Why Do Business Valuation Experts Draw Competing Conclusions?
By Thomas Keane, Partner, Advisory Services
It happens more often than you might think: You engage a well-known business valuation expert with years of matrimonial and industry experience to value your client’s privately held business. You check in with your expert throughout the valuation process and understand all the salient issues addressed in the report. The analysis appears well-supported and reasonable. But when you exchange valuation reports with opposing counsel, you see their expert value is triple your expert’s valuation conclusion. How can this be?
Both experts received the same financial information — tax returns for the last five years and a copy of the general ledger. Both had access to the company’s customer lists, accounts receivable, pertinent loan documents, etc. So how could two experts with the same education, training, and experience review the same information and arrive at such wildly different conclusions?
Assuming for this discussion that both experts chose objectivity over advocacy, the answer frequently comes down to access to management. Information gathered by talking with a company’s management is a vital step in the valuation process. A business appraiser must make numerous decisions, such as which valuation approach (asset, income, or market) is most appropriate. If they are considering the income approach, the appraiser must make judgments and assumptions about the company’s expected future cash flows and the risks involved in achieving those cash flows. These decisions should not be based solely on a review of the company’s financial information, but should include, and can be greatly influenced by, discussions with the company’s management.
A valuation expert working with the spouse who owns the business (the titled spouse) may be at a distinct advantage. Answers to important questions, such as how to interpret historical results or the company’s future plans, may only be a phone call away. Follow-up interviews or access to other more knowledgeable members of the management team, such as the head of sales or the CFO, are easily arranged and may help the appraiser better understand the company’s standing in the market or potential sales prospects. This additional knowledge may directly impact the appraiser’s valuation assumptions related to the company’s growth, capital expenditure requirements, capacity issues, or likelihood of achieving its financial goals.
The expert working for the non-titled spouse typically has less access to company management. Often, access to the business owner may be limited to one management interview (60 to 90 minutes) and a one-time site visit. In more difficult cases, the attorney may conduct the management interview on behalf of the valuation expert via deposition. In this format, asking follow-up questions is more challenging and it’s harder to drill down into valuation areas important to the appraiser.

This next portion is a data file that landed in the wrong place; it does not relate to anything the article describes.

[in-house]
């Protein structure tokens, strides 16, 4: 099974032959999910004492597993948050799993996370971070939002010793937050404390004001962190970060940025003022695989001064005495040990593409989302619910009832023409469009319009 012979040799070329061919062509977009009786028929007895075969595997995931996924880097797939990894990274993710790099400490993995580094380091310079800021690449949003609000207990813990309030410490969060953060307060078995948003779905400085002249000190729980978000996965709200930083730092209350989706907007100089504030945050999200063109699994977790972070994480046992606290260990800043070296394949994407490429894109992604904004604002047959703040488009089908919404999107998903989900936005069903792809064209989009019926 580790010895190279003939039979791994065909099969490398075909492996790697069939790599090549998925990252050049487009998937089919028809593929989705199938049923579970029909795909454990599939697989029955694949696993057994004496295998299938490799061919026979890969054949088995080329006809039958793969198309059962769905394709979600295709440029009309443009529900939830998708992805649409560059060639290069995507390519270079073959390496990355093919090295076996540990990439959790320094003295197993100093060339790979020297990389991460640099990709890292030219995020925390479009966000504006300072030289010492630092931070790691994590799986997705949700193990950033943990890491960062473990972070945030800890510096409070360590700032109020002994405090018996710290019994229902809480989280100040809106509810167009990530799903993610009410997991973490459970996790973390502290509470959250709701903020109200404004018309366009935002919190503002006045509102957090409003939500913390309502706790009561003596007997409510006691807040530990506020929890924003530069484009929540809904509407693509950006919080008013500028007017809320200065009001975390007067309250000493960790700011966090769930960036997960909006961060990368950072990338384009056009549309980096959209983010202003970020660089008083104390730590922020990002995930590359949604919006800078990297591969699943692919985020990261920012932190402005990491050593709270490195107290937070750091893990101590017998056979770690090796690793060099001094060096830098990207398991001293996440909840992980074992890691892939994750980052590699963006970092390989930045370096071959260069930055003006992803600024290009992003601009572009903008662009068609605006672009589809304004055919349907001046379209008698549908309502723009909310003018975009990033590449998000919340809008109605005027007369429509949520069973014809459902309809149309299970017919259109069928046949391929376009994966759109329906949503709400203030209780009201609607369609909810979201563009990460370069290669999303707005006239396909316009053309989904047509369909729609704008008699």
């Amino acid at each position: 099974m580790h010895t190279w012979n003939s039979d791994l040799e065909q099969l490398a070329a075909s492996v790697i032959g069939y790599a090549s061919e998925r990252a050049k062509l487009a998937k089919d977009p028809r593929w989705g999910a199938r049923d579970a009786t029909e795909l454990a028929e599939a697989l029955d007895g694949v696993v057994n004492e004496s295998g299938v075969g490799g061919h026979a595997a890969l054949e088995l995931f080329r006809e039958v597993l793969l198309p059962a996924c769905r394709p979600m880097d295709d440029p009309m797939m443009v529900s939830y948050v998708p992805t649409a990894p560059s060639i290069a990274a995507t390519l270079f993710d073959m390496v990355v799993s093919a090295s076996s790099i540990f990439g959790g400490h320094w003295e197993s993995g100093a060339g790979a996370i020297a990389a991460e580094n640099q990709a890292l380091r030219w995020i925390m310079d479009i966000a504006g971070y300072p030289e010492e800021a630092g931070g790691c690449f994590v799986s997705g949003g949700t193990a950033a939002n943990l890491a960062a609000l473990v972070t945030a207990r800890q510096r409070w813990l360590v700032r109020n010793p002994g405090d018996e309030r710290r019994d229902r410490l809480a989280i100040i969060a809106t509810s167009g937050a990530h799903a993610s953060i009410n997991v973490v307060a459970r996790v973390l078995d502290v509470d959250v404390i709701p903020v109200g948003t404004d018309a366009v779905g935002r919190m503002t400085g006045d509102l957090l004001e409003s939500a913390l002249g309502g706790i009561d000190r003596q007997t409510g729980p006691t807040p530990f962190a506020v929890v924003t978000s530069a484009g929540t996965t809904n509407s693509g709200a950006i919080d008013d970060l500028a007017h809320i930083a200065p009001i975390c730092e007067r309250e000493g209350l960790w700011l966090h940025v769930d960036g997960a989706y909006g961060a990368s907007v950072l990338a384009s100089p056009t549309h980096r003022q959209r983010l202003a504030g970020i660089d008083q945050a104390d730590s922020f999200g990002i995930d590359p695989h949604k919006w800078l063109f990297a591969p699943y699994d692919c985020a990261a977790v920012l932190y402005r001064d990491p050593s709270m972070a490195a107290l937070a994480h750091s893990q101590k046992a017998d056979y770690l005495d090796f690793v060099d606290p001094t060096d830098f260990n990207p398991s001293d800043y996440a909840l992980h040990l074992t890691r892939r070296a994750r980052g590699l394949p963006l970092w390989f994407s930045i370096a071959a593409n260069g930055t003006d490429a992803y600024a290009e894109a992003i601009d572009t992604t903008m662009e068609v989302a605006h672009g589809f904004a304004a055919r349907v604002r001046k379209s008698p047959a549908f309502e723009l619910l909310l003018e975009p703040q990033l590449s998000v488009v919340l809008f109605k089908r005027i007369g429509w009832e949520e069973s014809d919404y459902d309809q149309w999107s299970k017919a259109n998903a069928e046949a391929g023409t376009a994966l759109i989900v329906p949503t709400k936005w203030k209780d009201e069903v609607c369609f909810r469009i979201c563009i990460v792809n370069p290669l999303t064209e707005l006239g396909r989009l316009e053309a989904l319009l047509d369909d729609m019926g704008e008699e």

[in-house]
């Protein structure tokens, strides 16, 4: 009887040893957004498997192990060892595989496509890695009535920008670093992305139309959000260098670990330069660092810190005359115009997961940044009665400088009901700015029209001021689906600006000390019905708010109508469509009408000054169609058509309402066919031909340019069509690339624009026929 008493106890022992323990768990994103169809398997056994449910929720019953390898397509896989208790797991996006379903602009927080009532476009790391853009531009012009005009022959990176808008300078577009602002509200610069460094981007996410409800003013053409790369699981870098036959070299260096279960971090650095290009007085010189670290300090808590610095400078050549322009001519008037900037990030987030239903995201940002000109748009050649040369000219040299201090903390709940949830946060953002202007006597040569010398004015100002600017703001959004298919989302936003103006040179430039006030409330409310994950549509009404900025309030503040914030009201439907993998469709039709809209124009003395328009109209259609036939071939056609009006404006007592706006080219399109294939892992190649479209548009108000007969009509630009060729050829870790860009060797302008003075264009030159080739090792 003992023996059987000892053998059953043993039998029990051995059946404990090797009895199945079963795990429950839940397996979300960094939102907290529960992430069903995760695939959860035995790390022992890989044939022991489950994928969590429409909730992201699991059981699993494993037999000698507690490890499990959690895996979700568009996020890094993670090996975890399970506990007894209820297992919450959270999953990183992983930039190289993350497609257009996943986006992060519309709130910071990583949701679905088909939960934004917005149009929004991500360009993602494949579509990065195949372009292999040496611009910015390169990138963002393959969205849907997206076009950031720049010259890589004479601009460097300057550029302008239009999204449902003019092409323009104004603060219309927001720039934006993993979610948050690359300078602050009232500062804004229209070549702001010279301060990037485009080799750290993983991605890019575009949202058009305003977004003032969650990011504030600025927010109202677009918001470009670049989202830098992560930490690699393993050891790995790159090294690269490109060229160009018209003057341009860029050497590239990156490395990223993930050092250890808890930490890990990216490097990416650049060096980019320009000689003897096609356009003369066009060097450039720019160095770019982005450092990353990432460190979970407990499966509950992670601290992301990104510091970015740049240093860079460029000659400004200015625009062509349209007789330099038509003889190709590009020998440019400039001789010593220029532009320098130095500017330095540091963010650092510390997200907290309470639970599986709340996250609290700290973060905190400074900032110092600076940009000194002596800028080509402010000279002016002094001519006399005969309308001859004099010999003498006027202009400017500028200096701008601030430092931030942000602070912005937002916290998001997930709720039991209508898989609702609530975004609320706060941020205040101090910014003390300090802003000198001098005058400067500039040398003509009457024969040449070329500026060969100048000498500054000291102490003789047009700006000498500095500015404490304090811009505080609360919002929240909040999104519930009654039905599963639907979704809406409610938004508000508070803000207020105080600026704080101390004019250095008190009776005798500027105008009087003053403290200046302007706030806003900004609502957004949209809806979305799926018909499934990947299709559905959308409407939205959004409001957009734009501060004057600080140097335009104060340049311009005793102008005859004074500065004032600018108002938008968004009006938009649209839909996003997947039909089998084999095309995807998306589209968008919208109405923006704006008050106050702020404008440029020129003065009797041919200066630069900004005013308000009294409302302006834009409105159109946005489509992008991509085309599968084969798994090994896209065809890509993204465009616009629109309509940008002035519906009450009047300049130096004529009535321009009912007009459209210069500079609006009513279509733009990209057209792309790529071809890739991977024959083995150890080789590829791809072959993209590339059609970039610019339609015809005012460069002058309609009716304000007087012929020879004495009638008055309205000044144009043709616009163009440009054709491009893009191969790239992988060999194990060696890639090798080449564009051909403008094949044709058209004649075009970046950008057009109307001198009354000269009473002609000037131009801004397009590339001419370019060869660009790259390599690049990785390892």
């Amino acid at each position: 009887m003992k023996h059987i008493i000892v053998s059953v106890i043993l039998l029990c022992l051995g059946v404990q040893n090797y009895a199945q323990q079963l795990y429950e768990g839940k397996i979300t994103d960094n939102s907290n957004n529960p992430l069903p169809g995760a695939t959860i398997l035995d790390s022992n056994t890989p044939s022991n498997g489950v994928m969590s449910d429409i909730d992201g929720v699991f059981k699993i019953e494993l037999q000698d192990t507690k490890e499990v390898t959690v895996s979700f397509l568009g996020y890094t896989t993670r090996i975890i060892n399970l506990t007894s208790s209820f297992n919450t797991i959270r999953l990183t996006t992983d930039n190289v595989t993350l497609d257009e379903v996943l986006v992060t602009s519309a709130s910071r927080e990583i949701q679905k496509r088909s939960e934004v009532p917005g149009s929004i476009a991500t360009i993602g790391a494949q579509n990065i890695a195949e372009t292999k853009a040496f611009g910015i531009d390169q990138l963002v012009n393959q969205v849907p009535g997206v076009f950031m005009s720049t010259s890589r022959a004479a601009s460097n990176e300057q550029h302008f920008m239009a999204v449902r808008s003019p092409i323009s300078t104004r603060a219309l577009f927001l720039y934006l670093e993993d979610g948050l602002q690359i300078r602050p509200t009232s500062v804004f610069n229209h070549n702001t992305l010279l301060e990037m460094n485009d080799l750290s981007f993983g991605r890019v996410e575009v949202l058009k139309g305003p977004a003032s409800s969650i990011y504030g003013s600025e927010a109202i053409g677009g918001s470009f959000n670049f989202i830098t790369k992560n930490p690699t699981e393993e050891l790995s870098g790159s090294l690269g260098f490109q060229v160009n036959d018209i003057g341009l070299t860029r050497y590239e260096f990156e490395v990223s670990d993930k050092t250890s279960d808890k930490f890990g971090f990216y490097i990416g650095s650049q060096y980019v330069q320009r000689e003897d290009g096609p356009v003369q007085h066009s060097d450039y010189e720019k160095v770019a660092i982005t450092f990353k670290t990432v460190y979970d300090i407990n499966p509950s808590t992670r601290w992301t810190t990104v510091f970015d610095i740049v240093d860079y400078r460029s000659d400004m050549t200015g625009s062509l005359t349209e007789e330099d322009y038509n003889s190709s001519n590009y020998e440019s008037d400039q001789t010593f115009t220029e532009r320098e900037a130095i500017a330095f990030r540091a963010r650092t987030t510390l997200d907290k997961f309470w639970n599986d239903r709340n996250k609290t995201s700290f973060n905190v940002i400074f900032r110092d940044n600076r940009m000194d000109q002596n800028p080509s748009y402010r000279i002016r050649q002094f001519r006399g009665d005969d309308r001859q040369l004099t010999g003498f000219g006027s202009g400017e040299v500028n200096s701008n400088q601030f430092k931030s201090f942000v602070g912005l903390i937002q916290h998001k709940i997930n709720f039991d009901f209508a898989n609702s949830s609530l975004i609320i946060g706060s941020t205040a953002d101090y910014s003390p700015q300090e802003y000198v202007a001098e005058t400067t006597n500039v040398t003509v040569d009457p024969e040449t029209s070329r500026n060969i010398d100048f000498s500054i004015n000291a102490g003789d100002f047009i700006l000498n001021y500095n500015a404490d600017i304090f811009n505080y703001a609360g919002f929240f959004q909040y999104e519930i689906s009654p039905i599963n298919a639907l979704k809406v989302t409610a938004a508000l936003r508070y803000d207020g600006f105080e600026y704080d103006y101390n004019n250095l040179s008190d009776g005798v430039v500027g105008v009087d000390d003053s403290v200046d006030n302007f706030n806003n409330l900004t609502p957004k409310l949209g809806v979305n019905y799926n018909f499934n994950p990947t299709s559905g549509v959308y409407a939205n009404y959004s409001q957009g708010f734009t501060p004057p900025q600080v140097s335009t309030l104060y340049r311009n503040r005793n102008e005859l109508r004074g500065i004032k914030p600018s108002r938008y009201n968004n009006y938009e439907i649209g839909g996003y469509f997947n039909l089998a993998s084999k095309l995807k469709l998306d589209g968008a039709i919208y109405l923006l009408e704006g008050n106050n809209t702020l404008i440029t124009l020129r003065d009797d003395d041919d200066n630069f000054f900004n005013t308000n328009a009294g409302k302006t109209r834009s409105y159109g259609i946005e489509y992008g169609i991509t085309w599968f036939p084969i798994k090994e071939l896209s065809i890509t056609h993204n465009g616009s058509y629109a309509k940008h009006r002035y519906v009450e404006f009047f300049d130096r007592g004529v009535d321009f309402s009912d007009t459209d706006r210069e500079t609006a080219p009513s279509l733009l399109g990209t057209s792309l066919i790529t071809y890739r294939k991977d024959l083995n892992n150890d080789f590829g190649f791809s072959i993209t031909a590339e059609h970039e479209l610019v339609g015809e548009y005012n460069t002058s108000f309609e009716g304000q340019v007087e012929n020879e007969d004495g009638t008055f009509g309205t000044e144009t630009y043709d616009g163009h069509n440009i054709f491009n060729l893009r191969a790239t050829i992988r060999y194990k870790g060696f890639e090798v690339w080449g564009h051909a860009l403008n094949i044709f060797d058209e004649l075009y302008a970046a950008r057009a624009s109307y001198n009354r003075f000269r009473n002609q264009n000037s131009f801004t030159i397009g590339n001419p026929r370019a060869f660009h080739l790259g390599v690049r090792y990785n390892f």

For obvious reasons, the titled spouse may accentuate the negatives and gloss over any positives in the business when speaking with the non-titled spouse’s valuation expert. For example, a business owner may highlight the rising payroll costs and the negative impact of those costs on the company’s bottom line. To properly evaluate this information, an appraiser needs to understand the reasons for the increase — is it due to an increase in the cost of labor, or has the business owner hired additional workers? The latter suggests the business owner may foresee growth that is not yet reflected in the current revenues. That overall increase in cash flow could increase the value of a company.
At the same time the expert representing the titled spouse is sorting through the barrage of negative information from the business owner, the expert for the non-titled spouse may have a pile of positive information to consider. The non-titled spouse may be reciting, through no fault of their own, only the positive developments that were shared with them over the course of the marriage. The titled spouse may have only discussed the “good news,” such as signing an important client or a significant contract. Again, it is important for the appraiser to put this information into the proper perspective. Does information from the non-titled spouse provide the whole picture? How reliable is it?
Relying too much on the optimistic information provided by the non-titled spouse may cause the appraiser to overstate the value of the company. In contrast, relying on the doomsday information provided by the titled spouse may result in an understated valuation — hence the disparity between the two experts. In either case, access (or lack thereof) to company management plays a significant role in shaping the appraiser’s assumptions. A business appraiser must examine both the written and verbal information provided and assess both its validity and its relevance. Only then can the appraiser formulate the assumptions underlying the valuation report to arrive at a supportable estimate of value.